Photo courtesy of The Chaparral. Oak View Partners, Mayor Robert Moon and kids pose at the introduction of the new Palm Springs AHL franchise.
BY ALEXANDRO ZATARAIN
“Today’s a dream, and it’s a dream come true.” With those words from Tod Leiweke, CEO, and president of the National Hockey League’s new Seattle franchise, Palm Springs has officially become a hockey town.
On Sept. 30, the city best known for its ties to Bob Hope, Frank Sinatra and Marilyn Monroe announced that it is the newest home of the American Hockey League, the second tier of professional hockey in the United States.
The announcement was made in front of a few dozen members of local media, fans and youth hockey players at the Palm Springs Convention Center’s Smoketree Room. In attendance were Tim and Tod Leiweke, the men behind the hockey operations, representatives from the Agua Caliente Band of Mission Indians and Palm Springs politicians.
Tod’s brother, Tim, is the CEO of the Oak View Group, a name Coachella Valley residents should get accustomed to. “This building is going to be beautiful. The vision that my brother and the tribe had was to have the valley’s first professional team,” said Tod as he referred to the new downtown Palm Springs arena Agua Caliente will be building.
The 10,000 seat, $250-million, privately-built project is set to break ground in early 2020 and be opened in fall 2021.
“When I see the young guys here who are budding hockey players it makes you think about all these young people in the Coachella Valley that are going to love to come here for the basketball games and hockey games and concerts and all the other amenities that are going to be offered at this beautiful arena,” said in Palm Springs Mayor Robert Moon.
In his comment about basketball, the mayor was alluding to the Agua Caliente Clippers, the Los Angeles Clippers’ G-League franchise who currently play at the Toyota Arena in Ontario, Calif. Although no concrete proposals have been announced, it is not difficult to fathom the basketball team calling the new arena home.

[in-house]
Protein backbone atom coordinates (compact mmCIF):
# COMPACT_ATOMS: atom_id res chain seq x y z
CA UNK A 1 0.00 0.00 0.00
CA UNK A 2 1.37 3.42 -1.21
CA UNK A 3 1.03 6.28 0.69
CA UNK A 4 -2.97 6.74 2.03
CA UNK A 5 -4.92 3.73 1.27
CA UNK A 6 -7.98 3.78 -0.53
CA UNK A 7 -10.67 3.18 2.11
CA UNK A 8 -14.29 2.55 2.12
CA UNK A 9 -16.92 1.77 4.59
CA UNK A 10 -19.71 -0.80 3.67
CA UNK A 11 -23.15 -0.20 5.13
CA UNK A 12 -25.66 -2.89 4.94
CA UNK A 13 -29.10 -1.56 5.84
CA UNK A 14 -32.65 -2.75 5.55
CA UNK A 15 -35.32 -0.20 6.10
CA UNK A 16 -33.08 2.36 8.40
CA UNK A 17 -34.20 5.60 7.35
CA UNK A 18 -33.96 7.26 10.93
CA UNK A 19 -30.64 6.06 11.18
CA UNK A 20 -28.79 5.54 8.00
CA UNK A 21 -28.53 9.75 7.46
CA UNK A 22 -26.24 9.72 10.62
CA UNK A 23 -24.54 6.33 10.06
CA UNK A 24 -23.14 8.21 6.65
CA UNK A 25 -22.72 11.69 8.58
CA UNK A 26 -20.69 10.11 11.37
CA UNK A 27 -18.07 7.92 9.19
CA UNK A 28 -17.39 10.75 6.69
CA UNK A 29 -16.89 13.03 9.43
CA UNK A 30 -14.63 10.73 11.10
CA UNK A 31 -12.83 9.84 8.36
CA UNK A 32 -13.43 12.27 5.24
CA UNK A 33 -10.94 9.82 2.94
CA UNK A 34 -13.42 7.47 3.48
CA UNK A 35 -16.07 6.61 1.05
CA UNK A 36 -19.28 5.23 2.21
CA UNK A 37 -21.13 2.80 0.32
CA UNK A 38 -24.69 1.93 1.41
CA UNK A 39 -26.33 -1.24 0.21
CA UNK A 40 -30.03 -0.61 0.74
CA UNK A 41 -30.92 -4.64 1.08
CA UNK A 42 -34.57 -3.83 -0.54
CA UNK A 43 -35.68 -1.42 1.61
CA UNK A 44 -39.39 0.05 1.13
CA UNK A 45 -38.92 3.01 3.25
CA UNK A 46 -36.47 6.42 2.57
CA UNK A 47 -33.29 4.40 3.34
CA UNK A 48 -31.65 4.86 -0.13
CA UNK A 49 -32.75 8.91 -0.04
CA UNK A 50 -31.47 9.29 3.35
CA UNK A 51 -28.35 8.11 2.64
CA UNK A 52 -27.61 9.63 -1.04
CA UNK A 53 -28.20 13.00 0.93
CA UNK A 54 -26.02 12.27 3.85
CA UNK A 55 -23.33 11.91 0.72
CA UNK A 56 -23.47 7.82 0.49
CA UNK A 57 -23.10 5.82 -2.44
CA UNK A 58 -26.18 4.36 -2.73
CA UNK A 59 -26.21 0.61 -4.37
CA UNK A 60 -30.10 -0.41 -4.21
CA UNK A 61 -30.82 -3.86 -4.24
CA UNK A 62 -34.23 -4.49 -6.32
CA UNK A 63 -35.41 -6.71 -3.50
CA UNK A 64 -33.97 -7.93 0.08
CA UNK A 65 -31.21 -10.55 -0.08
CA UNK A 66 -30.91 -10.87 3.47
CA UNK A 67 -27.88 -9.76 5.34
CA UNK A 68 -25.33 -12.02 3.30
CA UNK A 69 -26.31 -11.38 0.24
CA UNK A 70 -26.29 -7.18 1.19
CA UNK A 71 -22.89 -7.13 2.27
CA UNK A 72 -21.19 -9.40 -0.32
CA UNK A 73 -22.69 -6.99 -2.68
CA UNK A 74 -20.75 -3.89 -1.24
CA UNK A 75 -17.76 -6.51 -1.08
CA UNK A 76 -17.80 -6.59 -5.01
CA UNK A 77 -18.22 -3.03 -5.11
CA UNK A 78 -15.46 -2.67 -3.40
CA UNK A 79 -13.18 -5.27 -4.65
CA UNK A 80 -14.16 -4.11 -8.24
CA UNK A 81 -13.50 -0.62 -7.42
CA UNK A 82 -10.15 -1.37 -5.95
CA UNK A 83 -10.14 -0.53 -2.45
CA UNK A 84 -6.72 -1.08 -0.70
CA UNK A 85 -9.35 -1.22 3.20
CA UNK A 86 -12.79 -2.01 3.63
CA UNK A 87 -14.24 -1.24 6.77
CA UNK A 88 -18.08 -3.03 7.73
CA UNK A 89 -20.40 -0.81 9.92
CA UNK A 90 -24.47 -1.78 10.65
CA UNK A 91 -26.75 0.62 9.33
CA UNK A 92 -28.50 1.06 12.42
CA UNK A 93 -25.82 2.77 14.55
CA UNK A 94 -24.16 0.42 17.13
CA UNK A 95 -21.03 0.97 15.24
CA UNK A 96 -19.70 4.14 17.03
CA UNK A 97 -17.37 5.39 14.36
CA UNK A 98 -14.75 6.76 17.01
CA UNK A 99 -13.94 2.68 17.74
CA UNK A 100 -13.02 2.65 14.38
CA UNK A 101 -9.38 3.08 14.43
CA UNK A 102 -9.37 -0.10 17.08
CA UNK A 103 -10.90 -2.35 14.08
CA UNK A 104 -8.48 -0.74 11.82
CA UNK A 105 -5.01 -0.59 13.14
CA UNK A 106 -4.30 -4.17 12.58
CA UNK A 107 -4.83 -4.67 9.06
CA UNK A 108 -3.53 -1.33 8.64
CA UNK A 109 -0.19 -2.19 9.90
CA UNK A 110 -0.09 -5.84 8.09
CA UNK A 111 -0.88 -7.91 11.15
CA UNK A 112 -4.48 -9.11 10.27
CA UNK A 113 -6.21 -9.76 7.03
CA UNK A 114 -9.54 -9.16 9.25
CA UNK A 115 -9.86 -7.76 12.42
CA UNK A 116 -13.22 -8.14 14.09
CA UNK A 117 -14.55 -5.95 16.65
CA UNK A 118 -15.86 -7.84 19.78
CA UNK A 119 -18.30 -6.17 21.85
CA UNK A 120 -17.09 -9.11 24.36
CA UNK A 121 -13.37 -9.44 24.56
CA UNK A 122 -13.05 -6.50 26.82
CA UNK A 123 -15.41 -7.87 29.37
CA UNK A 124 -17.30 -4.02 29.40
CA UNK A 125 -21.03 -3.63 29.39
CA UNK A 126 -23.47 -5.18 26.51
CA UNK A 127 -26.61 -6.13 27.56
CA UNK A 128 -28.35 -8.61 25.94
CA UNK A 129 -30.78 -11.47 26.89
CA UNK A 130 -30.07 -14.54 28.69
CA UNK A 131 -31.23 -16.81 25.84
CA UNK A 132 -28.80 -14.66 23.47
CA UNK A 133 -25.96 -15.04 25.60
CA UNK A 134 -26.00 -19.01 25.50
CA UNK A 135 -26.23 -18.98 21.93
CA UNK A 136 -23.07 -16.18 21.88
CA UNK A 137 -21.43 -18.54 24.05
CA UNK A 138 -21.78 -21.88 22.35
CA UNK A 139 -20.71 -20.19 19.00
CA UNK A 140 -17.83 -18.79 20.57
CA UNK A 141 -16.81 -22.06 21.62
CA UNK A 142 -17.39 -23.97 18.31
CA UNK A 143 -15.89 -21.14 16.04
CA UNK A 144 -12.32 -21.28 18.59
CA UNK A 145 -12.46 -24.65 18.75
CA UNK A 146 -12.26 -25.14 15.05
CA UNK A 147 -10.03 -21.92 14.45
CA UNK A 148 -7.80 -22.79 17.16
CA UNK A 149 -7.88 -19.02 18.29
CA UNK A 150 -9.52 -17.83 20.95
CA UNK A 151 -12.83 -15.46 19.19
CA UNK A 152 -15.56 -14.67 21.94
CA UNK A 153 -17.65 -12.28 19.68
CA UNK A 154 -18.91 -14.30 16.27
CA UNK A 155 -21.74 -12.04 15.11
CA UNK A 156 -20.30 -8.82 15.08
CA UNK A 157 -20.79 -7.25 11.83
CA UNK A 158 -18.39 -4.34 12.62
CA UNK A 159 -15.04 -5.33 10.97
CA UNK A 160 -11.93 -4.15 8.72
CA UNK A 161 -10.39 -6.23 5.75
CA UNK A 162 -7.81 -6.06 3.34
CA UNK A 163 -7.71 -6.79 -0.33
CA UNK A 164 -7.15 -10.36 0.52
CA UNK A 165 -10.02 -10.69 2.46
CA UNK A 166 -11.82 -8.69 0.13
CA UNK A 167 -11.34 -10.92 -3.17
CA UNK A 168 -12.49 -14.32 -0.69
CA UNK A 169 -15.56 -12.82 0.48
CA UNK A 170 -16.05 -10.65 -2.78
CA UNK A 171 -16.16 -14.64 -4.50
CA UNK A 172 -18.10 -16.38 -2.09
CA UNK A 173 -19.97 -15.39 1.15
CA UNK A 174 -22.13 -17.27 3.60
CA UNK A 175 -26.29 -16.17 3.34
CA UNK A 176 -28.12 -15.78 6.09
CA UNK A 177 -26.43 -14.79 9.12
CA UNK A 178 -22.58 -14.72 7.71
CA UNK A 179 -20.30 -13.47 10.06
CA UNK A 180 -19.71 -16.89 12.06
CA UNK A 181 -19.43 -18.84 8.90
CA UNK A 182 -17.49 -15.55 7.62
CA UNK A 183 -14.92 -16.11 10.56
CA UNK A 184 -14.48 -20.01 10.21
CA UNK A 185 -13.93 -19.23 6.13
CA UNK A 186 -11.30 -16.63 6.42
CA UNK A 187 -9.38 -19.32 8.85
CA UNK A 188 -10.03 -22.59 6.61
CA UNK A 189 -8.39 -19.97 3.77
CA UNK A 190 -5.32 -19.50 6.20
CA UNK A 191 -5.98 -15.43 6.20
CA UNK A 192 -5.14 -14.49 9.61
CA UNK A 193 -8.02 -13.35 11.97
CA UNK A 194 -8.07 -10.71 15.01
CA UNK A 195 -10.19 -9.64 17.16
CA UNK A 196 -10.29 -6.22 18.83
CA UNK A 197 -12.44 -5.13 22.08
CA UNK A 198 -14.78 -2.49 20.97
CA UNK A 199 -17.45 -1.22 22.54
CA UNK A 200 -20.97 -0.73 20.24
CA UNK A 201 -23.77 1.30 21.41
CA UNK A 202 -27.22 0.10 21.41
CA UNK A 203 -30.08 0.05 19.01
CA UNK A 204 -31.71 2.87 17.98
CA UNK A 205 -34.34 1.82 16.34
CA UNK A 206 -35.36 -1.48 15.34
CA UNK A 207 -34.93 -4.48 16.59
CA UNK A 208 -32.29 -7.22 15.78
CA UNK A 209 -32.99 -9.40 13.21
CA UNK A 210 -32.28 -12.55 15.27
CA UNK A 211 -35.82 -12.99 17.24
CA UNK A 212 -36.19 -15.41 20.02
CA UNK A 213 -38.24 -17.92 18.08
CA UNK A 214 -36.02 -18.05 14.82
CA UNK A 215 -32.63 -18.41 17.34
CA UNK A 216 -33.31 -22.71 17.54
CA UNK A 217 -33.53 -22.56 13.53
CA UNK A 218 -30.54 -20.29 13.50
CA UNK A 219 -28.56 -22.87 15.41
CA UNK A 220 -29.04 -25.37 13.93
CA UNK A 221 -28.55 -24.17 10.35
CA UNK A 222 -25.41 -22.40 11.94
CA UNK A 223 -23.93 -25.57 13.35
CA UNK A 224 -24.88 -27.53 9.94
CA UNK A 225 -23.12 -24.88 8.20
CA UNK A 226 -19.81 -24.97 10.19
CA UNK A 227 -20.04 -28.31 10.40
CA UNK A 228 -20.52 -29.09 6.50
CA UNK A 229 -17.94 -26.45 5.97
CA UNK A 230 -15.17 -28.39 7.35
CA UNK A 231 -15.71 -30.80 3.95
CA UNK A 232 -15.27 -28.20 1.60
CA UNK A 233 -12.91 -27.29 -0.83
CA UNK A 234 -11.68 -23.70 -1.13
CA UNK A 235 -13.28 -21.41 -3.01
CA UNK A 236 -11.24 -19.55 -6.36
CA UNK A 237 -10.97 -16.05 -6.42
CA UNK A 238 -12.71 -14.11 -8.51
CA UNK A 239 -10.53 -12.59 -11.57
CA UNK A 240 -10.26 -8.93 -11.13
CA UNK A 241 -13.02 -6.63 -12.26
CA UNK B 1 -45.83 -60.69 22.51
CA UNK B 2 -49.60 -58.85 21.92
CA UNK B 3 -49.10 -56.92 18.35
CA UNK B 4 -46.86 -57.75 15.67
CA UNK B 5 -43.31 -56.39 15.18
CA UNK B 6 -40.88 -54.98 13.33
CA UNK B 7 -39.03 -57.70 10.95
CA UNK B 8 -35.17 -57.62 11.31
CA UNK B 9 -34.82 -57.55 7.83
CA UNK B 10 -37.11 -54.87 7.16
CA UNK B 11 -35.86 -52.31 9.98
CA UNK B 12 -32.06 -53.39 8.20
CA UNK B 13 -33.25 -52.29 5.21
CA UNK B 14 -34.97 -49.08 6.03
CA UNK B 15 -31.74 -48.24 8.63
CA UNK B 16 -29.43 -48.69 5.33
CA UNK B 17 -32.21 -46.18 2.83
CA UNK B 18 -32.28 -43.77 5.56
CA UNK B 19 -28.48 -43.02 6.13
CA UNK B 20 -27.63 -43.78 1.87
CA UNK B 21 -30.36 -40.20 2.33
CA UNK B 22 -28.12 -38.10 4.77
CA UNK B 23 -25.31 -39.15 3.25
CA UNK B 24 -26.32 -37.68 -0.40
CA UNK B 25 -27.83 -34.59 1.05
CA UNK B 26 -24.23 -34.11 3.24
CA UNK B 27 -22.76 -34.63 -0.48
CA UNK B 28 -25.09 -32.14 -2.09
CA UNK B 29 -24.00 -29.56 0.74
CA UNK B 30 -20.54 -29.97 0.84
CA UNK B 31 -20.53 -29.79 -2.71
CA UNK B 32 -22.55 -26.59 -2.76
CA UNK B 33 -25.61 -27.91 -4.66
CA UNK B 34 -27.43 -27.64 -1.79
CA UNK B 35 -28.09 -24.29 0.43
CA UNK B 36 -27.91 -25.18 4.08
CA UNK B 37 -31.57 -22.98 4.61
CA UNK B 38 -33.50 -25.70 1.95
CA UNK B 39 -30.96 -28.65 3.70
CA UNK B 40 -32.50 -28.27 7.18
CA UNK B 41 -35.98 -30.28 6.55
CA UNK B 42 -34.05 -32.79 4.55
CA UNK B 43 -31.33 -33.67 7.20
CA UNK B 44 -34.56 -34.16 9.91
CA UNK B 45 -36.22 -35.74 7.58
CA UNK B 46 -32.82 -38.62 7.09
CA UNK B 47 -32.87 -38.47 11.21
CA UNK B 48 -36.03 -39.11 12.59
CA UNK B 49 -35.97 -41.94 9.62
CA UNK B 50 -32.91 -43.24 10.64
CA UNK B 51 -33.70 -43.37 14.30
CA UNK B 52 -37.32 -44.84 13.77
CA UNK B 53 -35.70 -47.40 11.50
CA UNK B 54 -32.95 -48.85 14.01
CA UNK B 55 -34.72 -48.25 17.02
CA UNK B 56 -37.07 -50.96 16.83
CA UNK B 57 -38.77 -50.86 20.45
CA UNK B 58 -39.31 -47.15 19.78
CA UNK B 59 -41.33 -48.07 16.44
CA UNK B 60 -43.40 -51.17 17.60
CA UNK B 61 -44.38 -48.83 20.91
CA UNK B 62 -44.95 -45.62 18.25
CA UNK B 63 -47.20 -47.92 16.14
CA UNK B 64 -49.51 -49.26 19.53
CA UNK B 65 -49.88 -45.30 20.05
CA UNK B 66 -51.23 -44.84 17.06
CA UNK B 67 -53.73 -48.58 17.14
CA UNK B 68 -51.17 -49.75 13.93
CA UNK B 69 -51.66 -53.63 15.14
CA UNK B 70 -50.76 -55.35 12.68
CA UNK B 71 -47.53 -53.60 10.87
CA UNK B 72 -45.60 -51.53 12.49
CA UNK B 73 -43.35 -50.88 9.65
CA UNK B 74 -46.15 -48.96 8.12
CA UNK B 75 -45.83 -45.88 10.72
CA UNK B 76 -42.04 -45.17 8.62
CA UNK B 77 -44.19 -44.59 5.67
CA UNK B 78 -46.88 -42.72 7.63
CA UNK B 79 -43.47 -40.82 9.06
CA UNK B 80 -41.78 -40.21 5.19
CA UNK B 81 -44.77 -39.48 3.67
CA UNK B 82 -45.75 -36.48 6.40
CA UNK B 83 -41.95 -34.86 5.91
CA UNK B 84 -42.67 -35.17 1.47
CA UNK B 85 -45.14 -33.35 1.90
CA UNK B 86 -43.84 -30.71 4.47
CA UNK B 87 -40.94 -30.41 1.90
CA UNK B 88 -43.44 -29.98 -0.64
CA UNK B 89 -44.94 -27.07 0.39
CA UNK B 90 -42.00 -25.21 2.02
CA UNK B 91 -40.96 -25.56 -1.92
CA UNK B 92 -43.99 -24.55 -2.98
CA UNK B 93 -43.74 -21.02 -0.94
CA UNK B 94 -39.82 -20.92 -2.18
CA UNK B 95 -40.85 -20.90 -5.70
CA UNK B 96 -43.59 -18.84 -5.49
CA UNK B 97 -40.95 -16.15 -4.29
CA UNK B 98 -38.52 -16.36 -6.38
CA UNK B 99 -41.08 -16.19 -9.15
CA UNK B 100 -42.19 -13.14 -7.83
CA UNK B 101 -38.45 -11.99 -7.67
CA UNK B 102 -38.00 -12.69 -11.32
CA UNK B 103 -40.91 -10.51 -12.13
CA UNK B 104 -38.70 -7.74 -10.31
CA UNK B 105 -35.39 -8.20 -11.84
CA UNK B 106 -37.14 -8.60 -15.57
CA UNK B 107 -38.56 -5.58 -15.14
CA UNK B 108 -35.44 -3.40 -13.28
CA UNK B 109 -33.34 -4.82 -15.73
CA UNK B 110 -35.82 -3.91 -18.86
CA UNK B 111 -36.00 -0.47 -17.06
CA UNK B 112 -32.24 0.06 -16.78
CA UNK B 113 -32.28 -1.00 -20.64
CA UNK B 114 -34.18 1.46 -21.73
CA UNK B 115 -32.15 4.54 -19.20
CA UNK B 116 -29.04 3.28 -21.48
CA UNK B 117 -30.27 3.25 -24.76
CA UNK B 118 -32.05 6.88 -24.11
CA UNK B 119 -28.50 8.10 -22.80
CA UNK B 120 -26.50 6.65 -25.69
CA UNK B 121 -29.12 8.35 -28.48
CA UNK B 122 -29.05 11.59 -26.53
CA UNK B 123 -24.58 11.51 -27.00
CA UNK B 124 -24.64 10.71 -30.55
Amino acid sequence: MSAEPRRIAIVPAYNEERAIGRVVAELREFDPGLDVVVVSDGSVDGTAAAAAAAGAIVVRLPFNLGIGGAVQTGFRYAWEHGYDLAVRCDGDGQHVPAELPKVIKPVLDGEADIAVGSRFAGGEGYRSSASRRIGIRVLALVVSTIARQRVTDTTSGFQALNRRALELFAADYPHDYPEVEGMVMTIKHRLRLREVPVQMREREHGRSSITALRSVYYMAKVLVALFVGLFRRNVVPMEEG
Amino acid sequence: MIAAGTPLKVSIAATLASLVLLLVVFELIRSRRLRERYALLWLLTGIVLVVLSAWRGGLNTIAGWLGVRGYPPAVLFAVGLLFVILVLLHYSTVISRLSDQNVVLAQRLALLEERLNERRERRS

The community was a prominent theme throughout the press conference. When The Chaparral asked how the group would get areas outside of Palm Springs such as Indio, Coachella and Desert Hot Springs involved, Tod said, “To make this work we’re going to need the support of the entire valley.”
Tod added, “We want this to actually be a home for the valley where people can come and celebrate great moments, music, great hockey, and I think that’s what its first and foremost purpose is. To become a home for all the citizens of the valley to come and celebrate that that we have in common.”
The arena is projected to be roughly two stories high at ground level and about two and a half floors underground. This will keep from obstructing the mountain views residents have fought tooth and nail to preserve. The entrance will face the southwest corner of Amado Road and North Called Encilia.
Live Nation, one of the country’s premier events promoters and venue operators, is set to come bring top tier musical acts. As well as hockey, basketball and concerts, the Oak View Group plans to bring boxing and mixed martial arts to the arena. As a note, the group is invested in the UFC, so that Coachella Valley residents may be treated to big-name fighters in the world of MMA. When asked about indoor soccer, Tim gave a swift “no”.
The AHL franchise will serve as the NHL Seattle franchise’s affiliate. There is no definite date for a mascot reveal.